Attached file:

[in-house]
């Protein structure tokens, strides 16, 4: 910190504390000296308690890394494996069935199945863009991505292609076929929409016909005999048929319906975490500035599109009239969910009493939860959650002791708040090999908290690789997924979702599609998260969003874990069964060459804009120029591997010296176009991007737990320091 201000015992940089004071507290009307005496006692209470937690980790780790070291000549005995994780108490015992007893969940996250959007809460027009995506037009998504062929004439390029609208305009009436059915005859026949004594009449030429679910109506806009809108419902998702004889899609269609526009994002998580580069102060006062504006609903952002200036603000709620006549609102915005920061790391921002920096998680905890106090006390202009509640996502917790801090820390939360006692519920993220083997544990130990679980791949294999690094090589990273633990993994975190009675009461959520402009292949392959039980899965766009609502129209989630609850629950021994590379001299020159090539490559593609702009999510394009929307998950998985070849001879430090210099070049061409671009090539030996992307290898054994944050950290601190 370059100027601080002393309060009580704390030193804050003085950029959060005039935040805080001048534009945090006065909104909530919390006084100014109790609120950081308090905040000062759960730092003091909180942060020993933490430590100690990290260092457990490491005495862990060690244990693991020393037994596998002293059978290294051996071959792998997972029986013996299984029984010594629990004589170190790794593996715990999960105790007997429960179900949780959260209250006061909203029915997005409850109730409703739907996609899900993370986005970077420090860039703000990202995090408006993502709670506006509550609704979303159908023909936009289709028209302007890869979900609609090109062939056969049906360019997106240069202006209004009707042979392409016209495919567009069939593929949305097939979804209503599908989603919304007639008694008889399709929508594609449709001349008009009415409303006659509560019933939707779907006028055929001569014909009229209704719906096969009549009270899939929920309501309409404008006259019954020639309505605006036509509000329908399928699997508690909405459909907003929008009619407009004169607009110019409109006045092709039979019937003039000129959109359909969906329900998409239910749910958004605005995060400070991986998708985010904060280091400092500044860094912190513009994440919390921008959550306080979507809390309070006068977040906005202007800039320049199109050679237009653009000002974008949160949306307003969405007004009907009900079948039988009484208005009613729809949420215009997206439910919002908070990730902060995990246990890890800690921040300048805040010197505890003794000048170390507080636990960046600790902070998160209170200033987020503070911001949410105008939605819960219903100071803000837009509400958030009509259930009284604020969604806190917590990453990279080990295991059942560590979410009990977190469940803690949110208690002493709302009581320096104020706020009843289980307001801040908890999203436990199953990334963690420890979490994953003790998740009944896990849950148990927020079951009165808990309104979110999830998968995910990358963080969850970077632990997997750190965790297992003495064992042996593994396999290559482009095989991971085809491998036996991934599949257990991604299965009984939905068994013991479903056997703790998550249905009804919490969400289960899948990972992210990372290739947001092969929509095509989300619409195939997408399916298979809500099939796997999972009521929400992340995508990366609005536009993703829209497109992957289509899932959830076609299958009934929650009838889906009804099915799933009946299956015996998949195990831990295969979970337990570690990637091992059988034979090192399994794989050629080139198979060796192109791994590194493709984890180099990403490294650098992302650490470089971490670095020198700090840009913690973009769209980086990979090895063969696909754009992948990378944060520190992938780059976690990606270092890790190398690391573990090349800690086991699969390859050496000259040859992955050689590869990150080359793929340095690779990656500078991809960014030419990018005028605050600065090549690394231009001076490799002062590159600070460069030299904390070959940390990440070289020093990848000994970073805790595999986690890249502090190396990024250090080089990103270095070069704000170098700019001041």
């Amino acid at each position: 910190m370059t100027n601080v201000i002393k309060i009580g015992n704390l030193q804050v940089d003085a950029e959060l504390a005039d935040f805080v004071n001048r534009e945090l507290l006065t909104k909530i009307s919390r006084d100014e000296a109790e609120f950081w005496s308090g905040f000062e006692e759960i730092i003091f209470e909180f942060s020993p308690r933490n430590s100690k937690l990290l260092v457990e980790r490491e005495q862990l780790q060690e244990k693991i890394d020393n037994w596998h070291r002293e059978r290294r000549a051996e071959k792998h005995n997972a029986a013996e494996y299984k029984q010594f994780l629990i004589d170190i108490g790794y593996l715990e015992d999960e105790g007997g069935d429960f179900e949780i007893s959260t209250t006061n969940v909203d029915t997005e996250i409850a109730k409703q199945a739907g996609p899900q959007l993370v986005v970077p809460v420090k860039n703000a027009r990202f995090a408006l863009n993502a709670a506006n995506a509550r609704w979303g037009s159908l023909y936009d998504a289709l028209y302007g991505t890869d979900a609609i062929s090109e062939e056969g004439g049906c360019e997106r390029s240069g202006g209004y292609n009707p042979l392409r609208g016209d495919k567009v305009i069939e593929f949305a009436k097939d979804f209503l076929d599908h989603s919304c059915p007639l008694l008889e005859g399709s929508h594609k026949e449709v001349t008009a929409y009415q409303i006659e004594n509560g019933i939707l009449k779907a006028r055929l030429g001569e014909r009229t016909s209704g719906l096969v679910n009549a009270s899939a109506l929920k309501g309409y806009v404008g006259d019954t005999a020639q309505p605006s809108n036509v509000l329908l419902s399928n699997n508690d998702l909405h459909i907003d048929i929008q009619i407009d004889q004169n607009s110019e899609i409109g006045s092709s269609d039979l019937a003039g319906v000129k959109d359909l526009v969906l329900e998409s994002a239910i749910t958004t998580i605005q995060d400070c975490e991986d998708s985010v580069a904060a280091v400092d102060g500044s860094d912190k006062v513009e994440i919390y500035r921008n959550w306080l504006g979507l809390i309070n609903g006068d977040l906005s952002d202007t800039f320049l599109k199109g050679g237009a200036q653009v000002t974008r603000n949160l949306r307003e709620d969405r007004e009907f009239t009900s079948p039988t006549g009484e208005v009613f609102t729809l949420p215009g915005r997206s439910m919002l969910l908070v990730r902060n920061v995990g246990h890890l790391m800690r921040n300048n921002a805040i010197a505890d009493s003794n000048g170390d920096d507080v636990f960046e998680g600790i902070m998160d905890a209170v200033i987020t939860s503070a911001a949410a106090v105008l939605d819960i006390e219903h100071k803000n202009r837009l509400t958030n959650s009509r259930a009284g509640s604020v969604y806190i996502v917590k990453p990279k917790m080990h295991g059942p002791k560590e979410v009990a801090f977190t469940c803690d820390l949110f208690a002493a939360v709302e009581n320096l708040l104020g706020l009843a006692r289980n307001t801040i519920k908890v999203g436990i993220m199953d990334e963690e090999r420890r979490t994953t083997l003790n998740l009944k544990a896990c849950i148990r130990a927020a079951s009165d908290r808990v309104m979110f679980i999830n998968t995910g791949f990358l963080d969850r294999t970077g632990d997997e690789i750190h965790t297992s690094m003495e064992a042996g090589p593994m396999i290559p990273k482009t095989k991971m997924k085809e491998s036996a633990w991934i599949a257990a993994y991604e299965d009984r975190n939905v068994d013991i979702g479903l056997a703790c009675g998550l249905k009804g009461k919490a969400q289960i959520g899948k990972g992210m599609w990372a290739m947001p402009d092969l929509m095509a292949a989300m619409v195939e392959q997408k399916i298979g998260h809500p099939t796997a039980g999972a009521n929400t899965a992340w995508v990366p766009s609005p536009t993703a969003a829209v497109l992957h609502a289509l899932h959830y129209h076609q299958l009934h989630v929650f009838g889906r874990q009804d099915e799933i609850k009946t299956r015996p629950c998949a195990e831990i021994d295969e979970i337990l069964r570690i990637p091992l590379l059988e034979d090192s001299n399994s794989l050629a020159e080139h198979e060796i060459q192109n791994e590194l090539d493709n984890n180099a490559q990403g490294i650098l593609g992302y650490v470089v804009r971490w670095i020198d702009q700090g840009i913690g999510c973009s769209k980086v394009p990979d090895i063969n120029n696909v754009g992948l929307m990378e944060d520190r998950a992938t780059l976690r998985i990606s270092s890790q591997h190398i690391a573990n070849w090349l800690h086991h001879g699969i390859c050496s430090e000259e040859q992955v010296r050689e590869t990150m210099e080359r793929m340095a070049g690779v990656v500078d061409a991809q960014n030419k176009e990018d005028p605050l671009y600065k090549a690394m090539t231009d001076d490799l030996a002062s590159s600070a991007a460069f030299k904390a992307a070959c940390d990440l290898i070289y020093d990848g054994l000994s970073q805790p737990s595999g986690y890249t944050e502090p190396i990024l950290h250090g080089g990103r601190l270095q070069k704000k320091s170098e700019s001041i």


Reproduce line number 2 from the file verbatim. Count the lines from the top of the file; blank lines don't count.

């Protein structure tokens, strides 16, 4: 910190504390000296308690890394494996069935199945863009991505292609076929929409016909005999048929319906975490500035599109009239969910009493939860959650002791708040090999908290690789997924979702599609998260969003874990069964060459804009120029591997010296176009991007737990320091 201000015992940089004071507290009307005496006692209470937690980790780790070291000549005995994780108490015992007893969940996250959007809460027009995506037009998504062929004439390029609208305009009436059915005859026949004594009449030429679910109506806009809108419902998702004889899609269609526009994002998580580069102060006062504006609903952002200036603000709620006549609102915005920061790391921002920096998680905890106090006390202009509640996502917790801090820390939360006692519920993220083997544990130990679980791949294999690094090589990273633990993994975190009675009461959520402009292949392959039980899965766009609502129209989630609850629950021994590379001299020159090539490559593609702009999510394009929307998950998985070849001879430090210099070049061409671009090539030996992307290898054994944050950290601190 370059100027601080002393309060009580704390030193804050003085950029959060005039935040805080001048534009945090006065909104909530919390006084100014109790609120950081308090905040000062759960730092003091909180942060020993933490430590100690990290260092457990490491005495862990060690244990693991020393037994596998002293059978290294051996071959792998997972029986013996299984029984010594629990004589170190790794593996715990999960105790007997429960179900949780959260209250006061909203029915997005409850109730409703739907996609899900993370986005970077420090860039703000990202995090408006993502709670506006509550609704979303159908023909936009289709028209302007890869979900609609090109062939056969049906360019997106240069202006209004009707042979392409016209495919567009069939593929949305097939979804209503599908989603919304007639008694008889399709929508594609449709001349008009009415409303006659509560019933939707779907006028055929001569014909009229209704719906096969009549009270899939929920309501309409404008006259019954020639309505605006036509509000329908399928699997508690909405459909907003929008009619407009004169607009110019409109006045092709039979019937003039000129959109359909969906329900998409239910749910958004605005995060400070991986998708985010904060280091400092500044860094912190513009994440919390921008959550306080979507809390309070006068977040906005202007800039320049199109050679237009653009000002974008949160949306307003969405007004009907009900079948039988009484208005009613729809949420215009997206439910919002908070990730902060995990246990890890800690921040300048805040010197505890003794000048170390507080636990960046600790902070998160209170200033987020503070911001949410105008939605819960219903100071803000837009509400958030009509259930009284604020969604806190917590990453990279080990295991059942560590979410009990977190469940803690949110208690002493709302009581320096104020706020009843289980307001801040908890999203436990199953990334963690420890979490994953003790998740009944896990849950148990927020079951009165808990309104979110999830998968995910990358963080969850970077632990997997750190965790297992003495064992042996593994396999290559482009095989991971085809491998036996991934599949257990991604299965009984939905068994013991479903056997703790998550249905009804919490969400289960899948990972992210990372290739947001092969929509095509989300619409195939997408399916298979809500099939796997999972009521929400992340995508990366609005536009993703829209497109992957289509899932959830076609299958009934929650009838889906009804099915799933009946299956015996998949195990831990295969979970337990570690990637091992059988034979090192399994794989050629080139198979060796192109791994590194493709984890180099990403490294650098992302650490470089971490670095020198700090840009913690973009769209980086990979090895063969696909754009992948990378944060520190992938780059976690990606270092890790190398690391573990090349800690086991699969390859050496000259040859992955050689590869990150080359793929340095690779990656500078991809960014030419990018005028605050600065090549690394231009001076490799002062590159600070460069030299904390070959940390990440070289020093990848000994970073805790595999986690890249502090190396990024250090080089990103270095070069704000170098700019001041």